REGINA – The daughter of homicide victim Roger Byer, whose body was found in an abandoned farm three months after his disappearance, made a public plea Tuesday. Despite what police know, investigators have released few details about how he was killed, and who might be involved – information they say, becomes increasingly difficult to uncover years later.
“As with everyone, memories fade. So your memory today is a lot better than it will be four years from now,” said Ken Palen, of the RCMP’s historical case unit.
The Byer case is one of 34 cold cases Saskatchewan RCMP currently have on their hands. However that number has decreased since 2006, when Saskatchewan Mounties became the first in the prairies to launch a historical case unit.
“It was primarily because my predecessors in the major crimes unit realized there was a void in the service delivery to those investigations and to the public. These files weren’t getting the attention they needed because of the calls for service,” said Palen.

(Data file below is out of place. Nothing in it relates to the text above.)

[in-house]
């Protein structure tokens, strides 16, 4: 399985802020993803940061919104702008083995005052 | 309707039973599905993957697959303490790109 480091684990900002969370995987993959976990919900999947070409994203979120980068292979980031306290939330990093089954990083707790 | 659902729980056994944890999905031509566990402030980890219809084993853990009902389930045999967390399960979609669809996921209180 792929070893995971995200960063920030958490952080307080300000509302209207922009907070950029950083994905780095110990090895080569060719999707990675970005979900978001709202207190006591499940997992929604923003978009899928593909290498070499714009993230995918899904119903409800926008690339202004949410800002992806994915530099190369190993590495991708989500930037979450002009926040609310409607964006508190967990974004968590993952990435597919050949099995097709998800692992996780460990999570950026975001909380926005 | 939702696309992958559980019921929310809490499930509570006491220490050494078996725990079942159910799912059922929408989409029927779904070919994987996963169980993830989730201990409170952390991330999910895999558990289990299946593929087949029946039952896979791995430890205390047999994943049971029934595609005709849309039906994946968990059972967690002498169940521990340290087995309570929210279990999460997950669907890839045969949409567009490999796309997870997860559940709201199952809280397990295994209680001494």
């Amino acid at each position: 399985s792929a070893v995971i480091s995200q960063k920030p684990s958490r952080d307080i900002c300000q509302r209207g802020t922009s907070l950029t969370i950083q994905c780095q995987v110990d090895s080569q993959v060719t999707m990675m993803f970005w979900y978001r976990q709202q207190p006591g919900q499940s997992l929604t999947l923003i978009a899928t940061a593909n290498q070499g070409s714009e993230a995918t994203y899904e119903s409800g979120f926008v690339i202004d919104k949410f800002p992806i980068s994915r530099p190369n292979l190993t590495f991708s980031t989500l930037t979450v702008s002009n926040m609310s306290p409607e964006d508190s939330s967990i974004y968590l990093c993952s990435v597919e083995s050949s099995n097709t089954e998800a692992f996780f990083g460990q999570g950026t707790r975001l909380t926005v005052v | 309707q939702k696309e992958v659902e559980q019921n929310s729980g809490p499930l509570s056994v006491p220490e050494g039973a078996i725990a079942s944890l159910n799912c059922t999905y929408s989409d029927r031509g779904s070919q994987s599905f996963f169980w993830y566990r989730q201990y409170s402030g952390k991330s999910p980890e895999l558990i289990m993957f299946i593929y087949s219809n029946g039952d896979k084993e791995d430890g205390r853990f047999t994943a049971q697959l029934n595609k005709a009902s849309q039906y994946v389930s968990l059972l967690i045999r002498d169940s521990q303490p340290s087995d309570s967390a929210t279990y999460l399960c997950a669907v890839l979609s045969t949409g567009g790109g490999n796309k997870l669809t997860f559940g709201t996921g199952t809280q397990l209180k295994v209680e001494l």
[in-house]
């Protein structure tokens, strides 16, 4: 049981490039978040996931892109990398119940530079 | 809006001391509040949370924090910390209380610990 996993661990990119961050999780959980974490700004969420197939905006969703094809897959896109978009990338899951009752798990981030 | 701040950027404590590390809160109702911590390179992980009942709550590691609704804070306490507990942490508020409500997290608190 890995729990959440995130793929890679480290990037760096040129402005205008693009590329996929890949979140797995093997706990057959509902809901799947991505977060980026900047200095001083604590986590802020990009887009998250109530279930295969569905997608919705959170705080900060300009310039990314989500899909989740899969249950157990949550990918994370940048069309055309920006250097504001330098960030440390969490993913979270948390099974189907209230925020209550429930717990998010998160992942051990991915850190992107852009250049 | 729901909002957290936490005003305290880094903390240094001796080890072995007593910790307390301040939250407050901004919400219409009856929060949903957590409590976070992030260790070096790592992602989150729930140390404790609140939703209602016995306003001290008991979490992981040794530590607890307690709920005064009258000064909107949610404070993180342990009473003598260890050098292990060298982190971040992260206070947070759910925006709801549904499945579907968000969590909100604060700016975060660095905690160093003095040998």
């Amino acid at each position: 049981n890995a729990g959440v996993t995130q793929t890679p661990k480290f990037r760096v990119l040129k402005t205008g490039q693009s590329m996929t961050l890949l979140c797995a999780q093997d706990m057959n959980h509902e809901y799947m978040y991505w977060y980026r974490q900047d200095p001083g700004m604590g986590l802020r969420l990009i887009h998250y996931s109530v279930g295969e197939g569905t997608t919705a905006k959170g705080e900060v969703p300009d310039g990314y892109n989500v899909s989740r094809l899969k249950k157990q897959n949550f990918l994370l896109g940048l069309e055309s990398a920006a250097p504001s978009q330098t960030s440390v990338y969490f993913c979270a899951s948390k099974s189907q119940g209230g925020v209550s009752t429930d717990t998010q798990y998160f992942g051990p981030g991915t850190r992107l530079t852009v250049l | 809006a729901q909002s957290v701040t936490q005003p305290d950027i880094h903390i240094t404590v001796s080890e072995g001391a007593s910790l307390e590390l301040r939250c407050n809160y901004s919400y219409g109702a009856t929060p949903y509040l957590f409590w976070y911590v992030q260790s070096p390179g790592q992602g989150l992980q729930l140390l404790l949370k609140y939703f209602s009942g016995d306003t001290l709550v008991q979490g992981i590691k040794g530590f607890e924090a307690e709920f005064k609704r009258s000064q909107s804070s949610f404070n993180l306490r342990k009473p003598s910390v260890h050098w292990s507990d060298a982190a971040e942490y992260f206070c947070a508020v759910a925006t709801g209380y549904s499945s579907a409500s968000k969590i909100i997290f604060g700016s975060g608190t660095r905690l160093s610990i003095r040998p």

That same year, the Regina Police Service followed suit.
While officials say the most critical moments for homicide investigations are the first 48 hours, it’s not impossible to get new information later on.
“We could get a tip, you know, something could come through Crime Stoppers. We might have a person who’s responsible for a suspect in the investigation may talk to somebody, and that information may filter down to police,” said Tim Seiferling, former cold case Sergeant.